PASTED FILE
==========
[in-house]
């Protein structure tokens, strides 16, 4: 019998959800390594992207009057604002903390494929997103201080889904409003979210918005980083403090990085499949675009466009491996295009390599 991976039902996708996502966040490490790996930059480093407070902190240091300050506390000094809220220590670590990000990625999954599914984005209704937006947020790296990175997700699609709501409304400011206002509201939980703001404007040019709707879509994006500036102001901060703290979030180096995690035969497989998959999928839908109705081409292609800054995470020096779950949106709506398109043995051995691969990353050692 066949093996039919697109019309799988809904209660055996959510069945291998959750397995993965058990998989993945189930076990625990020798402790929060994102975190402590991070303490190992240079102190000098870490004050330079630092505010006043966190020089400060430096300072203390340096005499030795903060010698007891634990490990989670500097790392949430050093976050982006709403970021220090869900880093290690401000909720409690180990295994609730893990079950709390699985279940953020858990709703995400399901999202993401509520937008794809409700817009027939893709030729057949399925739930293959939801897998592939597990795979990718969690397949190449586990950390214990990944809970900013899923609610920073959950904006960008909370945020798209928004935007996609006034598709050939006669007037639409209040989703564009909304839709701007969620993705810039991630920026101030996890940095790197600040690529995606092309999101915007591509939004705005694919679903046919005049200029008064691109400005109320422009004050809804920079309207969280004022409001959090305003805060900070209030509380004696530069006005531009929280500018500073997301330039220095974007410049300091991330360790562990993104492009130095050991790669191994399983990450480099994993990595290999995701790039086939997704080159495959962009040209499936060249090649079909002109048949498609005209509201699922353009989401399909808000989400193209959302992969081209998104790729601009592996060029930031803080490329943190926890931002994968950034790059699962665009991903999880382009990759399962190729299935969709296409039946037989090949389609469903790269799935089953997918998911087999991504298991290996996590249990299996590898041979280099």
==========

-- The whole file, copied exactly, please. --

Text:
[in-house]
């Protein structure tokens, strides 16, 4: 019998959800390594992207009057604002903390494929997103201080889904409003979210918005980083403090990085499949675009466009491996295009390599 991976039902996708996502966040490490790996930059480093407070902190240091300050506390000094809220220590670590990000990625999954599914984005209704937006947020790296990175997700699609709501409304400011206002509201939980703001404007040019709707879509994006500036102001901060703290979030180096995690035969497989998959999928839908109705081409292609800054995470020096779950949106709506398109043995051995691969990353050692 066949093996039919697109019309799988809904209660055996959510069945291998959750397995993965058990998989993945189930076990625990020798402790929060994102975190402590991070303490190992240079102190000098870490004050330079630092505010006043966190020089400060430096300072203390340096005499030795903060010698007891634990490990989670500097790392949430050093976050982006709403970021220090869900880093290690401000909720409690180990295994609730893990079950709390699985279940953020858990709703995400399901999202993401509520937008794809409700817009027939893709030729057949399925739930293959939801897998592939597990795979990718969690397949190449586990950390214990990944809970900013899923609610920073959950904006960008909370945020798209928004935007996609006034598709050939006669007037639409209040989703564009909304839709701007969620993705810039991630920026101030996890940095790197600040690529995606092309999101915007591509939004705005694919679903046919005049200029008064691109400005109320422009004050809804920079309207969280004022409001959090305003805060900070209030509380004696530069006005531009929280500018500073997301330039220095974007410049300091991330360790562990993104492009130095050991790669191994399983990450480099994993990595290999995701790039086939997704080159495959962009040209499936060249090649079909002109048949498609005209509201699922353009989401399909808000989400193209959302992969081209998104790729601009592996060029930031803080490329943190926890931002994968950034790059699962665009991903999880382009990759399962190729299935969709296409039946037989090949389609469903790269799935089953997918998911087999991504298991290996996590249990299996590898041979280099």